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Baseball bat abortion

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by Pamela White

Boy meets girl. Boy and girl have sex. Boy gets girl pregnant. Boy and girl say, "Uh-oh." It's a scenario that repeats itself far too often in the United States, a nation that long ago mastered splitting the atom but still can't figure out sex and fertility.

About 60 percent of the time, the above scenario ends in the birth of a baby—and a host of physical, emotional, financial and social concerns. The remaining 40 percent of unplanned teen pregnancies end in legal abortions.

The abortion rate among teens has been in a steady decline since the early '90s. According to the Annie E. Casey Foundation, the decrease is primarily the result of improved contraceptive use among young women. But a small part of that decline is due to the shrinking availability of abortion services thanks to laws like Michigan's parental consent law, which requires a teen girl to get permission from her parents or a judge before she can receive abortion services.

If there is one law you can count on when trying to engineer the perfect society—something the right is every bit as guilty of doing as the left—it's the law of unintended consequences. Ask anyone from Michigan.

In Macomb County, boy met girl, had sex with girl, knocked girl up. And because girl wanted an abortion but apparently didn't want to involve her parents, boy and girl decided together to abort the baby themselves—with a baseball bat. Yes, a baseball bat.

According to police, the boy, 16, repeatedly beat the girl's abdomen with a miniature wooden baseball bat, causing physical trauma to the girl that resulted in the premature birth of the couple's six-month-old fetus.

Let's run through that again, because the details are important. A girl got pregnant, wanted an abortion but felt she couldn't seek help from a doctor because doing so would require getting permission from her parents. So she and her boyfriend decided to end the pregnancy themselves, and the girl allowed herself to be repeatedly beaten with a small baseball bat until the beatings resulted in premature labor. She then apparently endured labor and delivery unattended—no small thing at six months' gestation—and gave birth to an infant that was too premature to live outside her body. She and her boyfriend then wrapped the dead baby in a cloth and buried it in his backyard.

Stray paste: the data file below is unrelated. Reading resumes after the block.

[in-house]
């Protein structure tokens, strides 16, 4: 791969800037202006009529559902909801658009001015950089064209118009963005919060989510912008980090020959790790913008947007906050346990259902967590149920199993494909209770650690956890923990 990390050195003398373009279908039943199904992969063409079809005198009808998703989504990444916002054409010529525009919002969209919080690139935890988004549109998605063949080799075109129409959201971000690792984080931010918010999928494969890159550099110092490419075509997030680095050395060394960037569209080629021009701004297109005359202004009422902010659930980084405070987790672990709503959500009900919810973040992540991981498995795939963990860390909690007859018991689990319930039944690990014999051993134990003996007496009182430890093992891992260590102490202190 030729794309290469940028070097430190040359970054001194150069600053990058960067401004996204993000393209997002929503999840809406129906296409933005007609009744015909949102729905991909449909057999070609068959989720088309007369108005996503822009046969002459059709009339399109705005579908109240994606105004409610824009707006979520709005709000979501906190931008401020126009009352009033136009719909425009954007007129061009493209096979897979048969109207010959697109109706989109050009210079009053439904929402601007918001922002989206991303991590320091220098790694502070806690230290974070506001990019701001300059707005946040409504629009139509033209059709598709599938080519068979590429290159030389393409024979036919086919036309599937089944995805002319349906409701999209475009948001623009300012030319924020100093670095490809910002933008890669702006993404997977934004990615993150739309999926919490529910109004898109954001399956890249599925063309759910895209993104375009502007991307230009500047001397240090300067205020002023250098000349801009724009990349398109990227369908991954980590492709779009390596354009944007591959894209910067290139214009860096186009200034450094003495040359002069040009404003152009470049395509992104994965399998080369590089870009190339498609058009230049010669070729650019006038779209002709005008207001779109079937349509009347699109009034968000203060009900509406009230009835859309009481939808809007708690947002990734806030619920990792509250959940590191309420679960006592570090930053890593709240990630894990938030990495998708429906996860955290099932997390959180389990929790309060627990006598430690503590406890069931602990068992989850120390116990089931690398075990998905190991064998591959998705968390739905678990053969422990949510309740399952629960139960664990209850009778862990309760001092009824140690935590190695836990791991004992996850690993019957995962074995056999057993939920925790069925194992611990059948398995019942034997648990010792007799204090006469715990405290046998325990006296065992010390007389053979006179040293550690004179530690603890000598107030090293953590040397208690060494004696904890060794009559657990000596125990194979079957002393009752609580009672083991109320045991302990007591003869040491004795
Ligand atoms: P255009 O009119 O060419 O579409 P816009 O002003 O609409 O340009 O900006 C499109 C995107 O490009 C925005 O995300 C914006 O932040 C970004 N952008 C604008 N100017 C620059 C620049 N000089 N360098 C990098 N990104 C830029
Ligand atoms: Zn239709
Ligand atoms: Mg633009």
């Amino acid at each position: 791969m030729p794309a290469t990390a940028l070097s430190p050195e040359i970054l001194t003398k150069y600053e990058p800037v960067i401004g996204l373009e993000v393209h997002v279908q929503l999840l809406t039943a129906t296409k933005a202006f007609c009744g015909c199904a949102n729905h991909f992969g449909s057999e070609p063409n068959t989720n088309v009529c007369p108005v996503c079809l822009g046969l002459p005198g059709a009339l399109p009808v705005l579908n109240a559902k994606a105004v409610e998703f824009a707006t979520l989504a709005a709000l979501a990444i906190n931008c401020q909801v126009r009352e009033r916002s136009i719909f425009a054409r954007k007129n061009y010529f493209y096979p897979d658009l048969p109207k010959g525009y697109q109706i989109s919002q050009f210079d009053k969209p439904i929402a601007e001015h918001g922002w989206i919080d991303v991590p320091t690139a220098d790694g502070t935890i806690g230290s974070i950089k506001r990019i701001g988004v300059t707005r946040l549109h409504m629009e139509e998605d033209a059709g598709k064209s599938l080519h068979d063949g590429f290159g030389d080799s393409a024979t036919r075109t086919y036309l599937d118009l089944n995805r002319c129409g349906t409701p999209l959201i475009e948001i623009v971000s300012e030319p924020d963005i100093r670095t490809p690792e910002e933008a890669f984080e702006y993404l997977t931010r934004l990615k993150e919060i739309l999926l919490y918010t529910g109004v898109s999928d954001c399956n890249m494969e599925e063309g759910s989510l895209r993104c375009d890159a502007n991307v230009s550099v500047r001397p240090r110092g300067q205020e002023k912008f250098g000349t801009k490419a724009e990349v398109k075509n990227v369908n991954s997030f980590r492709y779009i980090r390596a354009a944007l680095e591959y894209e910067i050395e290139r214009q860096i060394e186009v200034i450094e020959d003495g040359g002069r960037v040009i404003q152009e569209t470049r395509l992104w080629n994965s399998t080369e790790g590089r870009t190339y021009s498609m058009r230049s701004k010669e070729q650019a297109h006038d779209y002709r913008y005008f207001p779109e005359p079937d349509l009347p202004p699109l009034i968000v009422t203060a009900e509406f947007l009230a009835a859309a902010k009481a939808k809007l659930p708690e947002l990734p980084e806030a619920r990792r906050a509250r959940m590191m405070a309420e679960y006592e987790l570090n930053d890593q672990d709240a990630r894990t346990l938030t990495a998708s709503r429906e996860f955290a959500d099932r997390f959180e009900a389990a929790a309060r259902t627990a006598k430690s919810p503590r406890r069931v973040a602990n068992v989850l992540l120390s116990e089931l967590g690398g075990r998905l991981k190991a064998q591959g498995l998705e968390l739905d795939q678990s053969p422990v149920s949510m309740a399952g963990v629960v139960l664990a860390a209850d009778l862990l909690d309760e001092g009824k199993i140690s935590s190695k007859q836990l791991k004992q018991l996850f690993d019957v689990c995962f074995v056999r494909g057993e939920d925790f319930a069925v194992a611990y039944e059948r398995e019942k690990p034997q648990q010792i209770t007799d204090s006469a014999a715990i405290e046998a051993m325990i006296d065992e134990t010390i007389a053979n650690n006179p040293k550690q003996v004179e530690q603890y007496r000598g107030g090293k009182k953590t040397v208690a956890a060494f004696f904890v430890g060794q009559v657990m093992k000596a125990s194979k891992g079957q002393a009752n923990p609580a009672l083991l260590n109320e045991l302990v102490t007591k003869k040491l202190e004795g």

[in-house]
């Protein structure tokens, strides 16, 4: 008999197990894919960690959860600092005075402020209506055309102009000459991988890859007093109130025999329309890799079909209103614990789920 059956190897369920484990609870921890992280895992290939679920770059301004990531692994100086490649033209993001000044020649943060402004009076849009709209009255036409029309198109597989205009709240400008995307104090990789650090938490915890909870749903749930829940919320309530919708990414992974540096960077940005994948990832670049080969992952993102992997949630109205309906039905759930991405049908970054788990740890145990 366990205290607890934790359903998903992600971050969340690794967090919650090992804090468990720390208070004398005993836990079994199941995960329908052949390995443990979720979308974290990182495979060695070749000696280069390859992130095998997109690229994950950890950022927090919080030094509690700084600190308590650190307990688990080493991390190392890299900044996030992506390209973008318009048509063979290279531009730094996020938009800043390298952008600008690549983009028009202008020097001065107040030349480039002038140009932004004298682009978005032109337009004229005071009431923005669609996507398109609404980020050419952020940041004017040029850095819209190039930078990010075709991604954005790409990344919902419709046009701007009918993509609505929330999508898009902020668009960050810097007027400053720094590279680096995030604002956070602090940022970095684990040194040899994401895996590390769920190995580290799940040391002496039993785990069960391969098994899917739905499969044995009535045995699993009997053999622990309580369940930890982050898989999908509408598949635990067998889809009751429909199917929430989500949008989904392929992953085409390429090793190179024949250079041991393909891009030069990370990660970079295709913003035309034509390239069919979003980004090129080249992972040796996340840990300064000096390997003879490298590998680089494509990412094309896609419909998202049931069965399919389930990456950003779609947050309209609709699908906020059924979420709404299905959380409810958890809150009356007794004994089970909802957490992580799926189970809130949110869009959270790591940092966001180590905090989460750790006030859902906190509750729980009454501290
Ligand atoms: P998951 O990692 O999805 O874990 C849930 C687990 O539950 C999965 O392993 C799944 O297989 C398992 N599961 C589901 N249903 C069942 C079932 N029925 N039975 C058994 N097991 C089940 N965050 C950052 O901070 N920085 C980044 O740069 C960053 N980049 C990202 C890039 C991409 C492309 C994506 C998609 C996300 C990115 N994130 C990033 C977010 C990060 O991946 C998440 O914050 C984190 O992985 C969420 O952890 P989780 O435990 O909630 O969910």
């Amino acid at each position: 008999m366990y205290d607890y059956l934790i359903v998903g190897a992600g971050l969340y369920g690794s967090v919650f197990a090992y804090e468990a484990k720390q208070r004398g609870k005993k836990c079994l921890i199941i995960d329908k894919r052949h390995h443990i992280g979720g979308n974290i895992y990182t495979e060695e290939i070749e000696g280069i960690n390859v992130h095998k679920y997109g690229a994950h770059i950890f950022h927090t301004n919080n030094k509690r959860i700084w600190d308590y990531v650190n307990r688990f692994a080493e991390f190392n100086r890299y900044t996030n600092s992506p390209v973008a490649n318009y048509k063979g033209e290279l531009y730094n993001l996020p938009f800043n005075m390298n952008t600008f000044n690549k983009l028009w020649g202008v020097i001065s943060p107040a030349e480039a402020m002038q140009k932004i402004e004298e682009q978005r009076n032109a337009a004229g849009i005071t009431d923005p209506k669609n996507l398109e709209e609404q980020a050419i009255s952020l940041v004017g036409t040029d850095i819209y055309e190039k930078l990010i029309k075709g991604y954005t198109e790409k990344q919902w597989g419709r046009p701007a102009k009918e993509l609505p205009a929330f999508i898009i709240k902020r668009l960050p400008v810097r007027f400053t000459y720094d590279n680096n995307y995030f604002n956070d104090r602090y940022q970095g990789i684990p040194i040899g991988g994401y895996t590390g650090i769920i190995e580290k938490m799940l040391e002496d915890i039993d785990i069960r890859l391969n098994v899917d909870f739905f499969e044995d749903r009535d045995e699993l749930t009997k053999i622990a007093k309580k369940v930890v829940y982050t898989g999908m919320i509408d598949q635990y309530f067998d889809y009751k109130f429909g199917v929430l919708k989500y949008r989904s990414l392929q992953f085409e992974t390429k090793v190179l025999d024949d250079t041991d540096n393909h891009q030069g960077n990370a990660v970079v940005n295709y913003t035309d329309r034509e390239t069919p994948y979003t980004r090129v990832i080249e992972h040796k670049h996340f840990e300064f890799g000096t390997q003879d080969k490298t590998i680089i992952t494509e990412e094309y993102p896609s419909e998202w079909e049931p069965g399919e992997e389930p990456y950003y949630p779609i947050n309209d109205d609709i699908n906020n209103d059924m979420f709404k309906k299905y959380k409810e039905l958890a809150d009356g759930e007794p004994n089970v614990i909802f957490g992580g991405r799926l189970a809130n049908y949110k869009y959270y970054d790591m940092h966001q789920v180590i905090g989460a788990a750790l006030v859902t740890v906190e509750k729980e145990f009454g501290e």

I'm sure the anti-abortion crowd didn't have this scenario in mind when they pushed Michigan's parental-consent law through. They were hoping to force the girl to have her baby. Chalk it up to unintended consequences.

But it doesn't stop there. The public outcry over this baseball bat abortion has been deafening, and prosecutors have labored long and hard to find a way to punish the teens. But, because the coroner ruled that the exhumed fetus had not been viable, the law of the land states that it was perfectly legal for the girl to have an abortion.

However, the boy is facing criminal charges under a 1999 law that makes it a felony for anyone other than a mother or doctor to commit acts that result in the miscarriage, stillbirth or serious injury of an embryo or a fetus. The law was intended to provide justice for women who wanted their babies but who lost them as a result of someone else's actions—a mugger, drunk driver, abusive husband. But now that law is being used to punish a boy for his role in what amounts to a back-alley abortion of his own baby. Unintended consequences again.

Where this case will go is anyone's guess. It's quite possible that, if the boy is convicted, the case will be thrown out on appeal. It's also possible that he'll spend his life until age 21 in juvenile prison—as if the memory of beating his girlfriend and burying a baby in his backyard isn't punishment enough.

Regardless, the case provides a glimpse at exactly what we can and cannot accomplish through our attempts to engineer our society.

The anti-abortion folks who promote parental consent and notification laws—in effect in 34 states across the nation, including, unfortunately, Colorado—do so because they want to block teens from having abortions. Period. They know that some parents will prevent their daughters from having abortions if given the chance. Yet publicly they claim their goal is simply to ensure that vulnerable, pregnant teens receive the support of their parents. "Wouldn't you want to know if your daughter were pregnant?" they ask well-meaning parents.

It would be nice if we lived in a world where every parent always said the right thing and every teenager had someone at home she could confide in, trust and turn to in times of trouble. But we don't, and no amount of legislation can change that fact. Nor can laws change the ancient and enduring fact that some women get pregnant when they don't want to and choose—yes, deliberately and knowingly choose—abortion, legal or otherwise, over motherhood.

Unfortunately, this sad story illustrates both of these points with tragic clarity. Not surprisingly, anti-abortion agitators are so intent on seeing these teens punished—one reader lamented to the Detroit News that it was sad the two couldn't be executed—that they're missing the pivotal role the anti-abortion movement has played in this drama.

So here's a question those who oppose legal abortion ought to consider carefully in the coming weeks as they plan new ways of interfering in other people's private lives: How desperate does a teenage girl have to be to allow herself to be repeatedly beaten with a baseball bat?


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